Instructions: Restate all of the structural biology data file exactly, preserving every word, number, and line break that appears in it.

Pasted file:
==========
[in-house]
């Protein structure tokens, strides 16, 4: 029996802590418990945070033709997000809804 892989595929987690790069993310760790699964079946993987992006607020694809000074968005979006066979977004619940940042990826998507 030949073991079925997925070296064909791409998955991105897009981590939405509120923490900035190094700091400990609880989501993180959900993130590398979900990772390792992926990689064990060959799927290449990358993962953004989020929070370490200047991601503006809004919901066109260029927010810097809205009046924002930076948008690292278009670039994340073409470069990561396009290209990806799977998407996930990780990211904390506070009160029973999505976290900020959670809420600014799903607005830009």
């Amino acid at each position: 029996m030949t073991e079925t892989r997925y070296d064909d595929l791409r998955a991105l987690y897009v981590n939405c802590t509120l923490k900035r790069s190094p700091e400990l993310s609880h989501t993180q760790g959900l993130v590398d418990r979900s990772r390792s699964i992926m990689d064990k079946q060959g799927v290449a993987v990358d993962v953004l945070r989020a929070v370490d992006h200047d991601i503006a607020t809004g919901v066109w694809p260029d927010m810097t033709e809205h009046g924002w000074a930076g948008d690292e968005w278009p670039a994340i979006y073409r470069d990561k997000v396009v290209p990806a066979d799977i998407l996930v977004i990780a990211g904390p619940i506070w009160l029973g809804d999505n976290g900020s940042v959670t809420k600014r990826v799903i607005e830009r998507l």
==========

[in-house]
């Protein structure tokens, strides 16, 4: 029996802590418990945070033709997000809804 892989595929987690790069993310760790699964079946993987992006607020694809000074968005979006066979977004619940940042990826998507 030949073991079925997925070296064909791409998955991105897009981590939405509120923490900035190094700091400990609880989501993180959900993130590398979900990772390792992926990689064990060959799927290449990358993962953004989020929070370490200047991601503006809004919901066109260029927010810097809205009046924002930076948008690292278009670039994340073409470069990561396009290209990806799977998407996930990780990211904390506070009160029973999505976290900020959670809420600014799903607005830009």
């Amino acid at each position: 029996m030949t073991e079925t892989r997925y070296d064909d595929l791409r998955a991105l987690y897009v981590n939405c802590t509120l923490k900035r790069s190094p700091e400990l993310s609880h989501t993180q760790g959900l993130v590398d418990r979900s990772r390792s699964i992926m990689d064990k079946q060959g799927v290449a993987v990358d993962v953004l945070r989020a929070v370490d992006h200047d991601i503006a607020t809004g919901v066109w694809p260029d927010m810097t033709e809205h009046g924002w000074a930076g948008d690292e968005w278009p670039a994340i979006y073409r470069d990561k997000v396009v290209p990806a066979d799977i998407l996930v977004i990780a990211g904390p619940i506070w009160l029973g809804d999505n976290g900020s940042v959670t809420k600014r990826v799903i607005e830009r998507l």